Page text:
Emily Glasser

Year of Graduation: 

“We take an activity that’s about the individual — running, walking, cycling — and make it about partnership and community.”

Emily Glasser ’85 is emphatic about what she believes is missing in today’s conversations about diversity, equity and inclusion. “The ‘I’ in DEI must include people with disabilities,” she says. “They are an indispensable part of the American story, yet they frequently find themselves on the sidelines. Our goal is to change that narrative.”

As president and CEO of Achilles International, Glasser works to provide athletic programs and social connection for members of the disability community. It’s a mission that Glasser takes to heart. “My daughter has a chronic illness that limits her activity,” she says. “I have a sister-in-law with multiple sclerosis, a nephew who’s on the autism spectrum, and my mother-in-law has lupus. Given that one in four Americans lives with a disability — the country’s largest minority group — it’s no surprise that I have family members with disabilities.”

Long before she arrived at Exeter as a lower, Glasser developed a passion for community service from her parents, beginning with family volunteer stints at a Chicago food bank, near where she grew up in Lake Forest, Illinois. “I’m mindful of the importance of service and giving back to the communities in which I’m a part,” she says. “Once I had children of my own, my interest in making a meaningful difference in others’ lives took on renewed resonance.”

She followed her sister, Mary Glasser ’83, to Exeter and immediately joined the school community. An athlete, she swam, played field hockey and tennis, and often ran the trails behind the football stadium. She happily recalls having vigorous conversations around the Harkness table and building close relationships with other students and teachers. “My years at Exeter were probably among the most impactful years of my life,” Glasser says. “The students were learning from each other, making mistakes, and figuring out how to work through them. The importance of community was really imprinted on me there.”

After graduating from Dartmouth College, Glasser worked as a financial analyst at an investment bank. “I quickly realized it wasn’t feeding my soul in the way I wanted it to,” she says. “I was missing something.” Inspired to pursue a purpose-driven career, Glasser worked in arts education, managed the Museum of Modern Art’s Destination: NYC product collection, co-founded a digital arts education startup, then directed strategic partnerships for Goalsetter, a platform offering financial education and literacy to young children.

An avid runner, Glasser joined Achilles in 2019 as a support runner for a young man on the autism spectrum. “It was so moving to know that my standing alongside him gave him an opportunity to move his body,” she says. Bursting with ideas after her experience, Glasser offered feedback to a friend at Achilles about ways to improve the volunteer experience and grow the organization. She stepped into the CEO role in late 2019, after the retirement of Dick Traum, the organization’s founder and the first person with a prosthetic leg to complete the New York City Marathon.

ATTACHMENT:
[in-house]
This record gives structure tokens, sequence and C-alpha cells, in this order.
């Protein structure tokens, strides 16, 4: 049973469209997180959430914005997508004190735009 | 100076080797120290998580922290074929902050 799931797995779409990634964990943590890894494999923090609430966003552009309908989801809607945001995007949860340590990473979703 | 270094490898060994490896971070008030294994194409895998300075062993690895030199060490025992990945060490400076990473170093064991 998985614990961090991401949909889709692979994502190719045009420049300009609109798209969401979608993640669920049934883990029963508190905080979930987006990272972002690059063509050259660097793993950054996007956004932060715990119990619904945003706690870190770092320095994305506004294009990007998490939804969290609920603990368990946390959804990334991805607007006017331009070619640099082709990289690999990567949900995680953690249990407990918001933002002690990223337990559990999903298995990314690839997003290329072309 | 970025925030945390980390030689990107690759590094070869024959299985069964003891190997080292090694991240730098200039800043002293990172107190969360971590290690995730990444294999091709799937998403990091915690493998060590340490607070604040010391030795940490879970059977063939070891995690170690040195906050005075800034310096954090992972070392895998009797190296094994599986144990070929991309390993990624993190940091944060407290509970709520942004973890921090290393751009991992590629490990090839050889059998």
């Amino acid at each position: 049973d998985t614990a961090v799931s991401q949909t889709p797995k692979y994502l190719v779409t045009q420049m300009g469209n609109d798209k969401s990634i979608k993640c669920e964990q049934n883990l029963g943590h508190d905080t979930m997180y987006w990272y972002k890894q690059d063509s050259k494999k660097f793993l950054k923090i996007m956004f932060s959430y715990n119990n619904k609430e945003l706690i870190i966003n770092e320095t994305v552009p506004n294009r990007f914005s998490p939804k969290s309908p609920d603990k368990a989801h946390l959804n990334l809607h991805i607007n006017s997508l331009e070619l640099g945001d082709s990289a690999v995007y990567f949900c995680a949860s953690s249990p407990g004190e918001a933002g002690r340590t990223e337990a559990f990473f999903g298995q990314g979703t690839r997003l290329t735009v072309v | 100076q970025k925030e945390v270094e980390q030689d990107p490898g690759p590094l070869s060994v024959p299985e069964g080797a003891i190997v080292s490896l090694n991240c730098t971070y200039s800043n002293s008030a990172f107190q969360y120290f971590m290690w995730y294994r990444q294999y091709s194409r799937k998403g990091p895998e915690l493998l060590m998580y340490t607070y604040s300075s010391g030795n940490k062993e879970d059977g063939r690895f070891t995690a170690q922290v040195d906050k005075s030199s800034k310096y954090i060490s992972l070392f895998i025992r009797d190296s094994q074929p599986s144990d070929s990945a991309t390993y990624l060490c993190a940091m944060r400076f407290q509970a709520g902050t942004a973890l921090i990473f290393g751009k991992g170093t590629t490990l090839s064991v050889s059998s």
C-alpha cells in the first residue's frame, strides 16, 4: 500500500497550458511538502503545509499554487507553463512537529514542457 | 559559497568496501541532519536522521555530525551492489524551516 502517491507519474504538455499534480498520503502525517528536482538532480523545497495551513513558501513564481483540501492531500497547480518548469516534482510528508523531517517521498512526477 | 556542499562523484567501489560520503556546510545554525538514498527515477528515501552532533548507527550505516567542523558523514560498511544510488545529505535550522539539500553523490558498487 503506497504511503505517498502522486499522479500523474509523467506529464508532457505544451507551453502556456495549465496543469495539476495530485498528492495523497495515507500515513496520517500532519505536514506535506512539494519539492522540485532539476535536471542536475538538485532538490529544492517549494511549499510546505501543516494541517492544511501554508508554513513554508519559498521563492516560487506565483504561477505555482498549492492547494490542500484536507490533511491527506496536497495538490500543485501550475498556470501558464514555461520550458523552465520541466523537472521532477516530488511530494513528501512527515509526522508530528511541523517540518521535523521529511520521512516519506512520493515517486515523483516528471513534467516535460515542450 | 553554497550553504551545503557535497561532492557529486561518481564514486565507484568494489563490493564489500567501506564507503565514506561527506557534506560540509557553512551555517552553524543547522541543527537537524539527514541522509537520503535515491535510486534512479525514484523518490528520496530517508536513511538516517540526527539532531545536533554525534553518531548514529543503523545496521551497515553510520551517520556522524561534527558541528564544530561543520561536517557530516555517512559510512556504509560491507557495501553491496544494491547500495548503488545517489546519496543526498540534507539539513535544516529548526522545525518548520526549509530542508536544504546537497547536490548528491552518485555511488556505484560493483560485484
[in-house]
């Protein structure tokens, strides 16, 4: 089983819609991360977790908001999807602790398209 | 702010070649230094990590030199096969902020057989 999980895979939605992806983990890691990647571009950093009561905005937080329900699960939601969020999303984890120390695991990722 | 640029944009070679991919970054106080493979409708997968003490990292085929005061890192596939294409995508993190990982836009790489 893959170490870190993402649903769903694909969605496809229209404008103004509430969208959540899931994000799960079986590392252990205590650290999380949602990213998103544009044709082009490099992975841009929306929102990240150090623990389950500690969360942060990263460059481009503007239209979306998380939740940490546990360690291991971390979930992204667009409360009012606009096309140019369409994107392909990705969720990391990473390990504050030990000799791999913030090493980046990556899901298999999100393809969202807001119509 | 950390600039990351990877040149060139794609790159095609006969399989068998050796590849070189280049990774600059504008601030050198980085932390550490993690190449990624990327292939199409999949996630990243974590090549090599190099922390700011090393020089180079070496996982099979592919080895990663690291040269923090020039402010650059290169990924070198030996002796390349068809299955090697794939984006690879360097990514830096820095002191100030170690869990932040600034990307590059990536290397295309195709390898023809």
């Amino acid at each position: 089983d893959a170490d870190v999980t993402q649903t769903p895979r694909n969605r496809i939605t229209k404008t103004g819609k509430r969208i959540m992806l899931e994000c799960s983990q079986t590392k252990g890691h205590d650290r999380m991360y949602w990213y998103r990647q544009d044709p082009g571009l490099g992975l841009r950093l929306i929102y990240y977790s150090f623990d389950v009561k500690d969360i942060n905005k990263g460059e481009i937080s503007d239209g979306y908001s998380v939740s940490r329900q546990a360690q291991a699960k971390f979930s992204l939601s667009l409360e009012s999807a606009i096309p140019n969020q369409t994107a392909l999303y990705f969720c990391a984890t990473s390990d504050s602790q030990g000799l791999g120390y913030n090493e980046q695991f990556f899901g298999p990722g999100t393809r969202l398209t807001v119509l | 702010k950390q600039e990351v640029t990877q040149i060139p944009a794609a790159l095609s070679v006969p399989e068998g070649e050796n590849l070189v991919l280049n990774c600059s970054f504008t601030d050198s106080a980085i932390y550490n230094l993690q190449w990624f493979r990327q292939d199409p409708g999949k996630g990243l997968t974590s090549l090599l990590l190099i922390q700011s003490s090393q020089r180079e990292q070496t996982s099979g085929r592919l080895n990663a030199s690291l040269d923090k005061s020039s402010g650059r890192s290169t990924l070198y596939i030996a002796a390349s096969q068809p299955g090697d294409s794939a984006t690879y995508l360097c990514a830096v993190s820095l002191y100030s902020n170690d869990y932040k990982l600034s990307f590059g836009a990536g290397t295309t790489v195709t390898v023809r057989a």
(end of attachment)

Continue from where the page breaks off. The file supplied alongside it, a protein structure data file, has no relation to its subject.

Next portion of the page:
Glasser and her team are utilizing Achilles’ focus on running and road races to build community through socialization. The nonprofit, which has 28 U.S. chapters and 42 international locations, serves a spectrum of athletes, including wounded military personnel and veterans, children with disabilities and, more recently, dementia and long-COVID patients in the New York City area. “Not all of the athletes we serve participate in races,” Glasser says. “We take an activity that’s about the individual — running, walking, cycling — and make it about partnership and community.”

Glasser’s expertise in building strategic partnerships has paid off in other ways. Achilles athletes are participating in trials of Google’s Project Guideline, a program developed in partnership with Guiding Eyes for the Blind that uses a phone app and headphones to allow visually impaired runners to run or walk outdoors without assistance. This spring, Lyft’s Citi Bike and Achilles launched an adaptive cycling program in New York City, enabling riders with disabilities to test handcycles or tandem bikes in Central Park and in Brooklyn, Queens and the Bronx.  

Glasser envisions expanding Achilles’ role as an advocacy organization, promoting inclusion and accessibility for different communities around the world. That vision is fed by the courage and resilience of the athletes with whom she works every day.

“Achilles utilizes the unifying power of sport to make a difference in people’s lives,” she says. “I have an extraordinary team of like-minded colleagues who share a vision to create a more inclusive and accessible world. We’re not going to stop until we get there.”  

— Debbie Kane

This profile was first published in the summer 2022 issue of The Exeter Bulletin.